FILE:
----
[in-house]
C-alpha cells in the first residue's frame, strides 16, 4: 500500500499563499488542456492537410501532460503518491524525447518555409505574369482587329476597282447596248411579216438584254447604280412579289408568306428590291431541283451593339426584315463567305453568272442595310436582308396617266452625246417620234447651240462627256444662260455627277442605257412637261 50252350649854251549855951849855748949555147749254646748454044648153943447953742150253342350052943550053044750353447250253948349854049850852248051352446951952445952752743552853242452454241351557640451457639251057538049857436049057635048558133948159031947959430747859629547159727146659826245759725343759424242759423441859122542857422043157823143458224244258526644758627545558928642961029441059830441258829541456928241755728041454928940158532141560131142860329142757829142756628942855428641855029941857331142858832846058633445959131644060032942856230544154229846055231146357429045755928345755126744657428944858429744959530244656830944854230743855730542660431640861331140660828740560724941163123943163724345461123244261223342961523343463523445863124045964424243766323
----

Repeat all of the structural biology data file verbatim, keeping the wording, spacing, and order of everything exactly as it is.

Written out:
[in-house]
C-alpha cells in the first residue's frame, strides 16, 4: 500500500499563499488542456492537410501532460503518491524525447518555409505574369482587329476597282447596248411579216438584254447604280412579289408568306428590291431541283451593339426584315463567305453568272442595310436582308396617266452625246417620234447651240462627256444662260455627277442605257412637261 50252350649854251549855951849855748949555147749254646748454044648153943447953742150253342350052943550053044750353447250253948349854049850852248051352446951952445952752743552853242452454241351557640451457639251057538049857436049057635048558133948159031947959430747859629547159727146659826245759725343759424242759423441859122542857422043157823143458224244258526644758627545558928642961029441059830441258829541456928241755728041454928940158532141560131142860329142757829142756628942855428641855029941857331142858832846058633445959131644060032942856230544154229846055231146357429045755928345755126744657428944858429744959530244656830944854230743855730542660431640861331140660828740560724941163123943163724345461123244261223342961523343463523445863124045964424243766323